Below the portal of the road tunnel was bored another inclined heading, at the end of which was excavated a large area to accommodate the assembly of the Channel Tunnel boring machine. The latter was manufactured by "Robert L. Priestley Ltd" of Gravesend and had a diameter of 5.3 metres (17.39-foot). However, this Channel Tunnel attempt was short lived and in January 1975 the project was again cancelled. The reason given this time was that acceptable agreements could not be reached between the then new Labour government and the companies which were earmarked to build the tunnel. However, between February and April 1975, the Priestley machine bored a 250-metre-long (273.4-yards) tunnel, this of which was lined with concrete segments, simply to demonstrate its capabilities.
The Channel Tunnel would finally become a reality after the signing of the ''Fixed Link Treaty'' by British and French Governments on 12th February 1986. This had been preceded on 18th October of the previous year by the formation of Anglo-French engineering group ‘’TransManche Link’’ (TML), which was appointed as the contractor to build the Channel Tunnel. At Shakespeare Cliff, the works began with the boring of a 10-metre (33-foot) diameter access shaft from the top of the cliff, through which components of the boring machines could be lowered to the main tunnel construction site. Six tunnel boring machines started their journeys at the Shakespeare Cliff site: half of these dug in the direction of the proposed terminal site at Cheriton (Folkestone); the remainder headed under the Channel.
The Channel Tunnel bore was lined with hundreds of thousands of concrete segments. These segments were reinforced with a steel framework and were manufactured at specially-built plants on both sides of the Channel. On the French side, the segment factory was on site at Sangatte, but on the British side, there was not enough room to accommodate the works at Shakespeare Cliff. Consequently, a 70-acre site was used on the Isle of Grain, which had formerly been part of BP's Kent Oil refinery. As the crow flies, this was 34½-miles from Shakespeare Cliff, but by rail - which was to be the method of segment delivery - the site was 99-miles away. The high mileage was a result of the circuitous route the segment trains would be taking, going via Sidcup and the Lee Spur, before heading coast-bound via Sevenoaks and Tonbridge. The first of about 1,000 Channel Tunnel segment trains arrived at Shakespeare Cliff from the Isle of Grain on 26th September 1987. 442,755 individual lining segments were manufactured on the Isle of Grain, the last rail-borne delivery to Shakespeare Cliff being made on 17th May 1991.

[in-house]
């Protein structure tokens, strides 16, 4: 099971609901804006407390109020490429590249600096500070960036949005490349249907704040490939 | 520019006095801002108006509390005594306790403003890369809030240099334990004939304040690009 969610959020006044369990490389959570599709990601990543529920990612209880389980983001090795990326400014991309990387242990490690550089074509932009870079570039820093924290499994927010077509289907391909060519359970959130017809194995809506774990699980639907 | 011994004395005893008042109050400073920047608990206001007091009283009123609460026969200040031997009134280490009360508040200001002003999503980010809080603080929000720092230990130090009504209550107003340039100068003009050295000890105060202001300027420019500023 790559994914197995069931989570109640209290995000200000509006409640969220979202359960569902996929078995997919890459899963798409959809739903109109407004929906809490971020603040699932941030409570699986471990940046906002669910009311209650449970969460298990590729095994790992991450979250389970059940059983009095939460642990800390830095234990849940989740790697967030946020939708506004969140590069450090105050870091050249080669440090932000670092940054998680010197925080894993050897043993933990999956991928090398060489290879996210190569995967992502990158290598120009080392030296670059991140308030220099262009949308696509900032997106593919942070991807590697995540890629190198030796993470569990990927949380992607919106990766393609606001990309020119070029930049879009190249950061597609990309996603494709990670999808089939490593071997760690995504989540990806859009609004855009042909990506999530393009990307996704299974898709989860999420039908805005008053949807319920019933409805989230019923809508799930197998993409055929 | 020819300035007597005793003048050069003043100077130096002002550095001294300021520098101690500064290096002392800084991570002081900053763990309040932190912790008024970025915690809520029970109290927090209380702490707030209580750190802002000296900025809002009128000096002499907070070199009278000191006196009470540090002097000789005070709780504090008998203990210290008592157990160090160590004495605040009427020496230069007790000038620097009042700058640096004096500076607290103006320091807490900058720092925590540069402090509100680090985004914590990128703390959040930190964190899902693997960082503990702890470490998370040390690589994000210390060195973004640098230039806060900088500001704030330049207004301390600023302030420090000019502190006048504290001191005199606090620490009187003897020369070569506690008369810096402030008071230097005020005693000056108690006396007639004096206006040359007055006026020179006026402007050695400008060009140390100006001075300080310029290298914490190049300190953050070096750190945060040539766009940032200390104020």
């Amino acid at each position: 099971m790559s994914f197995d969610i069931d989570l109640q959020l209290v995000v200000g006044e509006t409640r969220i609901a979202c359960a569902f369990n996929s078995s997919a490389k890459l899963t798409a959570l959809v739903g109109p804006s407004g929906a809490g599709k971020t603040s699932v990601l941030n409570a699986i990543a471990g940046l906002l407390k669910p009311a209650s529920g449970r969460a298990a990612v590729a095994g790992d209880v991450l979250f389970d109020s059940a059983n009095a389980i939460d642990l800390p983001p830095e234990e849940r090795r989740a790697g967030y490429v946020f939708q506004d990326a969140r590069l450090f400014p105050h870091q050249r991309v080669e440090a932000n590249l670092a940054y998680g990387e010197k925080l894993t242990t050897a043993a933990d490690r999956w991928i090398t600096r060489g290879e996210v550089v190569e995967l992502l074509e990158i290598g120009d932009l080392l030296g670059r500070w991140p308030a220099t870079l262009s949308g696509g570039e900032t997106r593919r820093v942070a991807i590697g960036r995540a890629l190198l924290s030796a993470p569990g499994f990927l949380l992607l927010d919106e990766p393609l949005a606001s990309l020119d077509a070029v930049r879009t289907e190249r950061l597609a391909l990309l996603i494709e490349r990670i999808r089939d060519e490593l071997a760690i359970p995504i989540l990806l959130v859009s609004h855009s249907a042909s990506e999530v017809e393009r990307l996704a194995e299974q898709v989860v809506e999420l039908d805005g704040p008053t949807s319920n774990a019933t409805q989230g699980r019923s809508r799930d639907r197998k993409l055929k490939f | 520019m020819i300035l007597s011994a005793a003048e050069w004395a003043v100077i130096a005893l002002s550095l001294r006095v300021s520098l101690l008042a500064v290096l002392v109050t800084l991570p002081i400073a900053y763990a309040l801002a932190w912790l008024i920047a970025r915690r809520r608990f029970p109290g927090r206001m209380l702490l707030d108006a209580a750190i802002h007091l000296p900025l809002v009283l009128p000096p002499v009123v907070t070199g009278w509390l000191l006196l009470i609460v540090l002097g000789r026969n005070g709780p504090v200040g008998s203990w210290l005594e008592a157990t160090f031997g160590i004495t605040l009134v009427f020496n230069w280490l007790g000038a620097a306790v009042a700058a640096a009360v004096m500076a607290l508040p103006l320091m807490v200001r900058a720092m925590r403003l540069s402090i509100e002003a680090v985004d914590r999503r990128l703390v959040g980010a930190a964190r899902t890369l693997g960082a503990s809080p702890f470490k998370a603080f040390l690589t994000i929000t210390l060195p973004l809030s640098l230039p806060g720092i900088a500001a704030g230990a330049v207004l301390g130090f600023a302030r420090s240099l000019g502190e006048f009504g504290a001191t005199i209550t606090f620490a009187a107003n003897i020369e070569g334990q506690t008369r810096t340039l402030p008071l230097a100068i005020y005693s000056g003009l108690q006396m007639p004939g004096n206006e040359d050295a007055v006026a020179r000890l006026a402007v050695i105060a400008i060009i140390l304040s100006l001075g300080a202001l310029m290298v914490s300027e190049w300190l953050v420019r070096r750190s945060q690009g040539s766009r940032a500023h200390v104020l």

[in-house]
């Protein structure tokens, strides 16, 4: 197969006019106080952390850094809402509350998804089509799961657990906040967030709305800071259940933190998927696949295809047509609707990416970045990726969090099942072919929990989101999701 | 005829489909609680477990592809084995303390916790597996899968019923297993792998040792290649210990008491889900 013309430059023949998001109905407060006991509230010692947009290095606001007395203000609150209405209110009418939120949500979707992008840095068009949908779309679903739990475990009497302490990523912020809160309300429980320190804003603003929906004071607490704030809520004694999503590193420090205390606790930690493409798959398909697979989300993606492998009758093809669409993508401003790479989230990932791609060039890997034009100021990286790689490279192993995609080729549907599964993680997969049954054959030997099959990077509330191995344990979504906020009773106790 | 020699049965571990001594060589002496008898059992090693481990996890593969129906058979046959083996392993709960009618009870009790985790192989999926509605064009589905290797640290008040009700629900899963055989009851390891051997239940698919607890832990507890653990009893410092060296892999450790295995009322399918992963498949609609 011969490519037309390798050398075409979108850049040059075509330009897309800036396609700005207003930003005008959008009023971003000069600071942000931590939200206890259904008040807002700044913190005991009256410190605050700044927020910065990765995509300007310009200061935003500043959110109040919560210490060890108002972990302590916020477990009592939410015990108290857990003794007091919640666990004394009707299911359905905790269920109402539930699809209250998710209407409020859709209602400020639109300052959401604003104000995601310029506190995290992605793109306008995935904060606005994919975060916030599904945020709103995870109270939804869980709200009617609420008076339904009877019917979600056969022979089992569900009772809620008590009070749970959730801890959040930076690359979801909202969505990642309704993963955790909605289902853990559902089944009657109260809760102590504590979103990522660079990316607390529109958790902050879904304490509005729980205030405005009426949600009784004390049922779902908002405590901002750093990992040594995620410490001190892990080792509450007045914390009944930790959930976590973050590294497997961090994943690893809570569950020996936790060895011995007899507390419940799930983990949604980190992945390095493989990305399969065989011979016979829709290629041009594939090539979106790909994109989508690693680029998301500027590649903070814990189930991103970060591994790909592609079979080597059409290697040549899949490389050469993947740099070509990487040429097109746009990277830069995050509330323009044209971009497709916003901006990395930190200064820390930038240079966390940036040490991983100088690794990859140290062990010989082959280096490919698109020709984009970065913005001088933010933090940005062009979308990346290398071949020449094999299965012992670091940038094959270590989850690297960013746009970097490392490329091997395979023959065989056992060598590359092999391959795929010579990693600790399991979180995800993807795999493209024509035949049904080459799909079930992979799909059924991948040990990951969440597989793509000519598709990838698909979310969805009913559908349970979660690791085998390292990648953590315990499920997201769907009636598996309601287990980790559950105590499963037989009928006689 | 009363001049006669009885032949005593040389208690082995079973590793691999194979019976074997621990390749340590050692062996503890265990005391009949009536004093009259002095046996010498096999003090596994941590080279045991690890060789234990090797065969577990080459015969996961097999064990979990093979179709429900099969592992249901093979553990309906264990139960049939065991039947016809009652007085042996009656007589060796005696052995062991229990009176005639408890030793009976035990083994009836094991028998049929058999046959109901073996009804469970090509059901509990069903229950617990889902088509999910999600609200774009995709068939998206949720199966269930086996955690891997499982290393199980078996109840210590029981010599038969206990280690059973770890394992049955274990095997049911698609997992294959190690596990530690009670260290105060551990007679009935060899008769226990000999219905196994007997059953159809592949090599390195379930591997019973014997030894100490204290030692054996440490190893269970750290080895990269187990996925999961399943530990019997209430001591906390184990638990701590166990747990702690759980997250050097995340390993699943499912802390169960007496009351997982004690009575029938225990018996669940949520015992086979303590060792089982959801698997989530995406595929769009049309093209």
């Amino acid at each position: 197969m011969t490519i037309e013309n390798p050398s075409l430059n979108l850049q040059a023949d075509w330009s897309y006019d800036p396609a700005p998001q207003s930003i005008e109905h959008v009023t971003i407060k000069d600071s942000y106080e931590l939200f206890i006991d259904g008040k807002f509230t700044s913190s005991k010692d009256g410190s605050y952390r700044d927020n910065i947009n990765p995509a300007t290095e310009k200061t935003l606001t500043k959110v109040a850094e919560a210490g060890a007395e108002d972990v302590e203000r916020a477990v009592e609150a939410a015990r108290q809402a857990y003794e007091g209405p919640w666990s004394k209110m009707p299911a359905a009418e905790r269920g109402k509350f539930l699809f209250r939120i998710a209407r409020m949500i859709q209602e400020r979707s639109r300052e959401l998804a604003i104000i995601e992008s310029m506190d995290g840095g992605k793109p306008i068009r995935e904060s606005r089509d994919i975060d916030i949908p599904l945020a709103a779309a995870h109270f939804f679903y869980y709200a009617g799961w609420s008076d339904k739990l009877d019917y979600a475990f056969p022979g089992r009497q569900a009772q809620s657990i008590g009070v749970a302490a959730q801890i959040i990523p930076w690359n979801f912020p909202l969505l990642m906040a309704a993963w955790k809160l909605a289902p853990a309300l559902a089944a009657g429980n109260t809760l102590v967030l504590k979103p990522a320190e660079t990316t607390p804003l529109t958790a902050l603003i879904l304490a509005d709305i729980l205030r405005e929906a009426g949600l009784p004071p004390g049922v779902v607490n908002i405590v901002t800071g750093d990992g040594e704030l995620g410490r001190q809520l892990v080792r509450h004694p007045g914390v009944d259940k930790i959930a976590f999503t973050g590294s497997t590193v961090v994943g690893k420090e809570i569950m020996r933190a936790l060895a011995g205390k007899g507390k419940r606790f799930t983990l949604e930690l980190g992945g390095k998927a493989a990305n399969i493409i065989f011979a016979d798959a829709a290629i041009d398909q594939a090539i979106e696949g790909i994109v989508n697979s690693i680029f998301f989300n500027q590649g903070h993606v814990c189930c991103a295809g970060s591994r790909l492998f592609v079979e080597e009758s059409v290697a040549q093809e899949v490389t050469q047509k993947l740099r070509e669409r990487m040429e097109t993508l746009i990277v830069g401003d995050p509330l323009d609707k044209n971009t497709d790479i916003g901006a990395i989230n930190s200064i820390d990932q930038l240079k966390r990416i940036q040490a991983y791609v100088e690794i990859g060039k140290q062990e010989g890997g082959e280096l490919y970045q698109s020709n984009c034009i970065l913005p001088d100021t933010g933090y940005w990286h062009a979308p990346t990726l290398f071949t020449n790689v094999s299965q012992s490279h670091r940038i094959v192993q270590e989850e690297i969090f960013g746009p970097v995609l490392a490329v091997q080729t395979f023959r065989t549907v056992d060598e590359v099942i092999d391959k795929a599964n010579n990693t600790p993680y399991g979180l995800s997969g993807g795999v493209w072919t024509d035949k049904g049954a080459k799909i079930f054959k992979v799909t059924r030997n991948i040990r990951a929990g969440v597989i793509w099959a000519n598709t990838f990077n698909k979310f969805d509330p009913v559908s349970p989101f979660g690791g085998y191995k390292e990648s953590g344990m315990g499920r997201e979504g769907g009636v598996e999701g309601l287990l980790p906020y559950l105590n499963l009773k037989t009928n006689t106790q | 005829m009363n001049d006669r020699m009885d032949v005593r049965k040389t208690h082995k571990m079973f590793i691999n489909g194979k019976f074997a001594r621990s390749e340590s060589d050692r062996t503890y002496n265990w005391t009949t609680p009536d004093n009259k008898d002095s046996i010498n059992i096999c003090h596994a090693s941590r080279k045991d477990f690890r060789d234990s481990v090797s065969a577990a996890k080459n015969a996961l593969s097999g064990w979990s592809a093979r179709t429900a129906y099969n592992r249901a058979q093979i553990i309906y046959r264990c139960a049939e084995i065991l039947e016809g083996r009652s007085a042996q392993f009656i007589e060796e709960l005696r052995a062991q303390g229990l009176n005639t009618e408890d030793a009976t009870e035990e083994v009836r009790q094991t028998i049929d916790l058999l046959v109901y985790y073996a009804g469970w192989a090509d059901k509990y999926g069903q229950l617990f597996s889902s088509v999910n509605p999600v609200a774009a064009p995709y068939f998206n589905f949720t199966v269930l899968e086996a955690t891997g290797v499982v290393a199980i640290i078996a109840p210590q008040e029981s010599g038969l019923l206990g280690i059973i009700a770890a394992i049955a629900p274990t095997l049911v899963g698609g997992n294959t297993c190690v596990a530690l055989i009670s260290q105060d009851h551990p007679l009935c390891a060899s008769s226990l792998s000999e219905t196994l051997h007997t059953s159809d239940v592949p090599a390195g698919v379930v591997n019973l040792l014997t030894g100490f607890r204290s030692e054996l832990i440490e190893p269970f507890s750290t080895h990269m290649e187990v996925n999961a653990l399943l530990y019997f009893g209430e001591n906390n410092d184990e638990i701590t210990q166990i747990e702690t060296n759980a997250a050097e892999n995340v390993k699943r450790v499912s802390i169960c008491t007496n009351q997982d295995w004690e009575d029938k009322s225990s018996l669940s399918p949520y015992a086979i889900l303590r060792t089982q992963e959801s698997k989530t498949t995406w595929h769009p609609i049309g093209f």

8,000,000 cubic metres of spoil was generated during the boring of the Channel Tunnel, which had to be disposed of. The French created an artificial lake on their side of the Channel, within which the spoil was dumped and then grassed over. On the British side, the spoil was used to triple the size of the existing platform at the foot of Shakespeare Cliff. This involved construction of a sea wall in the westward direction, which created a couple of lagoons, and into the latter was dumped Channel Tunnel spoil.
At Shakespeare Cliff, substantial ventilation and chilling plants were built on the former colliery site, adjacent to the inclined approach to the 1974 road tunnel. Similar installations were made on the French side at Sangatte. The chilling plants pump cold water into pipes - of which there are two in each rail tunnel - to absorb the heat generated by passing trains. The hot water is subsequently returned to Shakespeare Cliff and Sangatte for cooling down; it is essentially a giant version of a car’s cooling system.